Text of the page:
Compared to James Runcie, 85 year old Richard Holloway is a small man, smooth headed and bespectacled. Runcie describes him in the introduction as ‘gorgeously unorthodox; a bold troublesome priest; repeating others’ words about him as ‘Britain’s barmiest Bishop’ and ‘an old bugger’ which brings a wry smile to Holloway’s face as he begins to speak about Waiting for the Last Bus, Reflections on Life and Death published by Edinburgh based publisher Canongate. “It kept writing itself”, Holloway explains, ”right up until the last minute”. Beyond in fact, because he then smuggled an extra page at the end, beginning, “My dog Daisy died … We walked thousands of miles together on the Pentland Hills until she was too old. The first trek I took without her…I wept …”. Some in the audience wept too, and there is an aaah before the applause following this reading.
This is a moving and a humourous Edinburgh International Book Festival event. Runcie asked Holloway if his book is a 21st century Ars moriendi (Medieval end of life practical instruction, from The Art of Dying, 1414) and he replied “I think that’s an excellent way of putting it”. He makes the point several times, that what with the increasing medicalisation of dying and the tendency for people to speak in certainties (which, he says, can never be), we are no longer allowed to do it ourselves. He tells us that he wishes to remain in his own bed, to die “at home so I can be cuddled. I might even come out with some famous last words.” “You could be there for hours!”, Runcie retorts, getting another laugh.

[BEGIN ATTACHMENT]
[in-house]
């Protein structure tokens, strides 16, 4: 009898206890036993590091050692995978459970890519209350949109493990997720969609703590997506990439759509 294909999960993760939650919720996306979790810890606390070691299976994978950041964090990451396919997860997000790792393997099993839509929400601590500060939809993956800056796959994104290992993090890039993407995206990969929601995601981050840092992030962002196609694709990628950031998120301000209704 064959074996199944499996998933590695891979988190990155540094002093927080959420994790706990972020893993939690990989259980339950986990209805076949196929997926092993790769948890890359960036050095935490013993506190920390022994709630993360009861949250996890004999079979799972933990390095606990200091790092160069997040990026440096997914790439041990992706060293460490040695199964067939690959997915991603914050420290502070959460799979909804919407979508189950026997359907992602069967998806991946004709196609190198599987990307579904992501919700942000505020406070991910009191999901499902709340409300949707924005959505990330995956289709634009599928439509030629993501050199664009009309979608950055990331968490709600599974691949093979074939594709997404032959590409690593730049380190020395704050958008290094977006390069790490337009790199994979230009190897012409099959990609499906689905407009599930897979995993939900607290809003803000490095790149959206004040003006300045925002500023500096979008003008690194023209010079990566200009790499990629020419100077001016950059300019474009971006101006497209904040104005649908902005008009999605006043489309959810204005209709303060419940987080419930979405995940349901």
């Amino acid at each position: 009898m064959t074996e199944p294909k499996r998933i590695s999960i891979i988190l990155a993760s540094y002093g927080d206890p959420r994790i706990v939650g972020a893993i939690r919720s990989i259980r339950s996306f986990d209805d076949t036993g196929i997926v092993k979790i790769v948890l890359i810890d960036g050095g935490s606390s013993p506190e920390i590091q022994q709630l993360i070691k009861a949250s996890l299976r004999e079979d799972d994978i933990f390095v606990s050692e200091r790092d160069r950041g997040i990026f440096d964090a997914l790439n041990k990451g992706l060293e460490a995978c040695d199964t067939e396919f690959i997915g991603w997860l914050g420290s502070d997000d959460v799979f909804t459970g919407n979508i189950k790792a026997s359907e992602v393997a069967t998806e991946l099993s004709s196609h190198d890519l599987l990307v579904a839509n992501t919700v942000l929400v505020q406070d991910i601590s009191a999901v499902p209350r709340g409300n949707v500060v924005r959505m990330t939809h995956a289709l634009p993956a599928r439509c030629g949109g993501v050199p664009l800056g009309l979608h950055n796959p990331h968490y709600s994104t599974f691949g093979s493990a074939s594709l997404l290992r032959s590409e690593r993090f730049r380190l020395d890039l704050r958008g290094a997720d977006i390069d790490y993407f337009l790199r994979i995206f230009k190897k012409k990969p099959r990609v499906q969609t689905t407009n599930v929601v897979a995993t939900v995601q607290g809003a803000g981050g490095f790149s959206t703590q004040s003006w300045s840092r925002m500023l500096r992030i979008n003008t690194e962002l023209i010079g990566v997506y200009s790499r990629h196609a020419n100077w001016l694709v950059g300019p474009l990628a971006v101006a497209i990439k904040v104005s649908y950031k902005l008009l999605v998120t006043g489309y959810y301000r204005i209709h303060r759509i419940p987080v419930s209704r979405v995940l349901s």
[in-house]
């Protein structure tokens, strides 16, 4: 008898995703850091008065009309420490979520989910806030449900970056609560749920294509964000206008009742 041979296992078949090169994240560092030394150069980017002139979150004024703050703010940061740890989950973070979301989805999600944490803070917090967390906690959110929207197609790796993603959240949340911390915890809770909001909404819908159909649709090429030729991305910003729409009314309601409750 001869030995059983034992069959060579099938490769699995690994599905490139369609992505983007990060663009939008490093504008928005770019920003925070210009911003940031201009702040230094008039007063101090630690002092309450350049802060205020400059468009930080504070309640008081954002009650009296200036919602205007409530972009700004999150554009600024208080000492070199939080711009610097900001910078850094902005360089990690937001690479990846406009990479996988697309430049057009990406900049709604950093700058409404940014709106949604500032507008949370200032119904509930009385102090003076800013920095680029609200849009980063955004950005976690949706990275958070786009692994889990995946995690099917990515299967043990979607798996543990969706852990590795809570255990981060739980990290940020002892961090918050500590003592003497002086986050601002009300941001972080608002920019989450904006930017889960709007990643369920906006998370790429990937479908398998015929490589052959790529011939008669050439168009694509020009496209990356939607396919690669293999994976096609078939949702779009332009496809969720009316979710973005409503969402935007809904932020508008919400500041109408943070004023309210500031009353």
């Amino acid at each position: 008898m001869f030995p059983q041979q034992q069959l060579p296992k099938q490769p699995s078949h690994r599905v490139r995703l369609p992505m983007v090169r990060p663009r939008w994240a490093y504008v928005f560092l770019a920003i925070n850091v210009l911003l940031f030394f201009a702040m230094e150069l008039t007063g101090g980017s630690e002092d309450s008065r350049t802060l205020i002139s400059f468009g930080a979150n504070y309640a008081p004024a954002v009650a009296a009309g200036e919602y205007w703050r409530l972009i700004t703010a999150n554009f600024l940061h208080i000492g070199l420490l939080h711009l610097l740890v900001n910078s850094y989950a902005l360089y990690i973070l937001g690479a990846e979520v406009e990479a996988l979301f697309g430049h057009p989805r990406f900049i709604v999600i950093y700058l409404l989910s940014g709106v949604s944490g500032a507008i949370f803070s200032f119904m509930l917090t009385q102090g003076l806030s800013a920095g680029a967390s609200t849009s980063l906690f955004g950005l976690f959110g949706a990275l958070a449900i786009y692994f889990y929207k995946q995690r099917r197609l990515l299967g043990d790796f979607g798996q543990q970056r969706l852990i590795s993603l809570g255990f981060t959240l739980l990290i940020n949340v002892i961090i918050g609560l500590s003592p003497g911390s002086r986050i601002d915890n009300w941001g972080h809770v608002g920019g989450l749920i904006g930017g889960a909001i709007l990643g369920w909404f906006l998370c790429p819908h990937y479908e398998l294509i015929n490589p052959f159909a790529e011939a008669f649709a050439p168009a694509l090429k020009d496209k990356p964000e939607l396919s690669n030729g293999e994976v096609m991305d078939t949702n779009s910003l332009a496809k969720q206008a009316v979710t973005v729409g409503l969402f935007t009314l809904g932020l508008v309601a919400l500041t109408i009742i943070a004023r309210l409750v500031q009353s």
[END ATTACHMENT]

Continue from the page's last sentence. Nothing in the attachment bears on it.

Replete with stories and quotes galore, Holloway’s conversation is slick and deeply informed. He’s aware, compassionate and demonstrates informed understanding. The sayings trip off his tongue – this is a subject he is an expert at, and he brings us up to date with his current thinking in response to the likes of Richard Dawkins “(he’s so certain and I am so unsure, that he has the same effect on me as an evangelical fundamentalist”); the Dalai Lama (who summed up the difference between them by saying “I am a cat man, you are a dog man”); assisted dying (an “intensely complicated “ subject); and how to explain the horror of death to a young person (“Don’t lie directly to a child. A consoling fiction may be.”).
After 50/60 years as a priest, “death’s an old friend”, Holloway explains in his clipped Scottish accent. He sways gently from side to side as he reads at the lectern, entertaining us: “I’m hoping Hollywood will turn me into a zombie. I’m told I’ll require no make-up”. And then he offers up his advice: “Cherish those you love, and indulge in melancholy. Let’s do it well.”
Richard Holloway is chairing the following events there: Stuart Kelly on 18th , Hilary Spurling and Jenny Uglow on 23rd at 15.45 and Claire Tomalin on 27th at 11.45.